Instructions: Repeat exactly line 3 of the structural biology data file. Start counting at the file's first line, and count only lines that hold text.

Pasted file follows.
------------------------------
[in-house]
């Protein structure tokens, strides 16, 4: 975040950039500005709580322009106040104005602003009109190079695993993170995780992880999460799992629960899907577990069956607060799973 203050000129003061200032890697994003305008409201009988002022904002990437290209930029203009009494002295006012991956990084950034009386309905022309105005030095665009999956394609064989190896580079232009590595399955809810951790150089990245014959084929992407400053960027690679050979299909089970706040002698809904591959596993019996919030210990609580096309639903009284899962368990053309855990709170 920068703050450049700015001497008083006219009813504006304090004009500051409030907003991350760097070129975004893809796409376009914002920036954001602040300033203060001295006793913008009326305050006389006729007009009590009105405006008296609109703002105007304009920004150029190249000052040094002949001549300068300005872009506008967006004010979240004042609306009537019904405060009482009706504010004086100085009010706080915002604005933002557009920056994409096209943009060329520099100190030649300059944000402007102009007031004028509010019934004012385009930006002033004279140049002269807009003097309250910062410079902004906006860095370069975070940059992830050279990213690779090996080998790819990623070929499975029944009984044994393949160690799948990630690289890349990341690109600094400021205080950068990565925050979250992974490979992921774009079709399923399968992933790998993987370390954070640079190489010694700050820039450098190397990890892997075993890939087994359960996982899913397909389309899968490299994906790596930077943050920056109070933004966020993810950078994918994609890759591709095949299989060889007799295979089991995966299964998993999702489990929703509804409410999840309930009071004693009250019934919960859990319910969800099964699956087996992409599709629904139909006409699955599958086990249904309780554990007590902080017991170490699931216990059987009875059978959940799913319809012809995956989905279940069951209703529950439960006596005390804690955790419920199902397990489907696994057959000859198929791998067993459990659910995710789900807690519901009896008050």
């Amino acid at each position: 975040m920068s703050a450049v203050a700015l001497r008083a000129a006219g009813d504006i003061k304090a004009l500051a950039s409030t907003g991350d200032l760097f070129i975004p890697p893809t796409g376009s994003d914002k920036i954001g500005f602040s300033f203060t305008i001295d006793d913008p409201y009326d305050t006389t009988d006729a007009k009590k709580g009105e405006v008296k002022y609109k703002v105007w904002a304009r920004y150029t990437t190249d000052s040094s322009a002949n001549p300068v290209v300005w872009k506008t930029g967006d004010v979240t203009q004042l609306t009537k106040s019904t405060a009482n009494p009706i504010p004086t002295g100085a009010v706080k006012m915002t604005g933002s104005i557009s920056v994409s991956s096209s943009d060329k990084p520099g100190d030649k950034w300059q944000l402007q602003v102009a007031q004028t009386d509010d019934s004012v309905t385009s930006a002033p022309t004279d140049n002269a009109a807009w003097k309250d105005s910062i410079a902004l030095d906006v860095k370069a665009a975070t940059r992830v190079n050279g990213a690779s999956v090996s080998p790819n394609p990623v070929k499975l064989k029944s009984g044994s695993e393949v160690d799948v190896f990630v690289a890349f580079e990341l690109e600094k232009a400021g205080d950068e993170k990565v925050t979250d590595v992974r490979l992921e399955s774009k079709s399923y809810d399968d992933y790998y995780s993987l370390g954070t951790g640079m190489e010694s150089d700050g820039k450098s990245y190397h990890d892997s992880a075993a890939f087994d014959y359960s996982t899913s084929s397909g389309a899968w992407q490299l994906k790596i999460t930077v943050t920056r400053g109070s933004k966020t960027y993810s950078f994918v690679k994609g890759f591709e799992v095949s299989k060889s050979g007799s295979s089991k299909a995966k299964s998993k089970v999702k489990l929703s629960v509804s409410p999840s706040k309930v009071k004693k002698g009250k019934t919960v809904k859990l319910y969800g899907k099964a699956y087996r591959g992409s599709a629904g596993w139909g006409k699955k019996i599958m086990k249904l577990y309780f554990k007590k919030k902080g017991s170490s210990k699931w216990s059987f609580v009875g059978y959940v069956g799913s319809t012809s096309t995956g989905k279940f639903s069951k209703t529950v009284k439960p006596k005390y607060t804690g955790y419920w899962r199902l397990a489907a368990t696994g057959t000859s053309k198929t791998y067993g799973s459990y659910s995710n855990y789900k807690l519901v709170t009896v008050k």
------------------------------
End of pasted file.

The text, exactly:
């Amino acid at each position: 975040m920068s703050a450049v203050a700015l001497r008083a000129a006219g009813d504006i003061k304090a004009l500051a950039s409030t907003g991350d200032l760097f070129i975004p890697p893809t796409g376009s994003d914002k920036i954001g500005f602040s300033f203060t305008i001295d006793d913008p409201y009326d305050t006389t009988d006729a007009k009590k709580g009105e405006v008296k002022y609109k703002v105007w904002a304009r920004y150029t990437t190249d000052s040094s322009a002949n001549p300068v290209v300005w872009k506008t930029g967006d004010v979240t203009q004042l609306t009537k106040s019904t405060a009482n009494p009706i504010p004086t002295g100085a009010v706080k006012m915002t604005g933002s104005i557009s920056v994409s991956s096209s943009d060329k990084p520099g100190d030649k950034w300059q944000l402007q602003v102009a007031q004028t009386d509010d019934s004012v309905t385009s930006a002033p022309t004279d140049n002269a009109a807009w003097k309250d105005s910062i410079a902004l030095d906006v860095k370069a665009a975070t940059r992830v190079n050279g990213a690779s999956v090996s080998p790819n394609p990623v070929k499975l064989k029944s009984g044994s695993e393949v160690d799948v190896f990630v690289a890349f580079e990341l690109e600094k232009a400021g205080d950068e993170k990565v925050t979250d590595v992974r490979l992921e399955s774009k079709s399923y809810d399968d992933y790998y995780s993987l370390g954070t951790g640079m190489e010694s150089d700050g820039k450098s990245y190397h990890d892997s992880a075993a890939f087994d014959y359960s996982t899913s084929s397909g389309a899968w992407q490299l994906k790596i999460t930077v943050t920056r400053g109070s933004k966020t960027y993810s950078f994918v690679k994609g890759f591709e799992v095949s299989k060889s050979g007799s295979s089991k299909a995966k299964s998993k089970v999702k489990l929703s629960v509804s409410p999840s706040k309930v009071k004693k002698g009250k019934t919960v809904k859990l319910y969800g899907k099964a699956y087996r591959g992409s599709a629904g596993w139909g006409k699955k019996i599958m086990k249904l577990y309780f554990k007590k919030k902080g017991s170490s210990k699931w216990s059987f609580v009875g059978y959940v069956g799913s319809t012809s096309t995956g989905k279940f639903s069951k209703t529950v009284k439960p006596k005390y607060t804690g955790y419920w899962r199902l397990a489907a368990t696994g057959t000859s053309k198929t791998y067993g799973s459990y659910s995710n855990y789900k807690l519901v709170t009896v008050k």